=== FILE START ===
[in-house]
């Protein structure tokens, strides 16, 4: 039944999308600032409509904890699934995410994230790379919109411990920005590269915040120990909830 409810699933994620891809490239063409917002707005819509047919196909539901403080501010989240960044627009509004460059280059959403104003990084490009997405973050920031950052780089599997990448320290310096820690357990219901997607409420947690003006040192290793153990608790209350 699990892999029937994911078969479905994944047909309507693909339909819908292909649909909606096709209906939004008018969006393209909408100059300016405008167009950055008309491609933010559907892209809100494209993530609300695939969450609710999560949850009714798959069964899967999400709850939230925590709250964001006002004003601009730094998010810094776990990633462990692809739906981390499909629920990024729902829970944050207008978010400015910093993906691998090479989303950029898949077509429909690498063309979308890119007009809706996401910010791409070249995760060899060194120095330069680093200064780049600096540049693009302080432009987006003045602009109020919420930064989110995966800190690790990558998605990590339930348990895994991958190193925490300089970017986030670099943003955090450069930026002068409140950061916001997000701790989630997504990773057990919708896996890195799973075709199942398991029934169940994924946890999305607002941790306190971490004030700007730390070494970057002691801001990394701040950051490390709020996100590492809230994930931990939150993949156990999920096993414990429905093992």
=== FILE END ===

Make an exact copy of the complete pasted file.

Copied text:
[in-house]
């Protein structure tokens, strides 16, 4: 039944999308600032409509904890699934995410994230790379919109411990920005590269915040120990909830 409810699933994620891809490239063409917002707005819509047919196909539901403080501010989240960044627009509004460059280059959403104003990084490009997405973050920031950052780089599997990448320290310096820690357990219901997607409420947690003006040192290793153990608790209350 699990892999029937994911078969479905994944047909309507693909339909819908292909649909909606096709209906939004008018969006393209909408100059300016405008167009950055008309491609933010559907892209809100494209993530609300695939969450609710999560949850009714798959069964899967999400709850939230925590709250964001006002004003601009730094998010810094776990990633462990692809739906981390499909629920990024729902829970944050207008978010400015910093993906691998090479989303950029898949077509429909690498063309979308890119007009809706996401910010791409070249995760060899060194120095330069680093200064780049600096540049693009302080432009987006003045602009109020919420930064989110995966800190690790990558998605990590339930348990895994991958190193925490300089970017986030670099943003955090450069930026002068409140950061916001997000701790989630997504990773057990919708896996890195799973075709199942398991029934169940994924946890999305607002941790306190971490004030700007730390070494970057002691801001990394701040950051490390709020996100590492809230994930931990939150993949156990999920096993414990429905093992």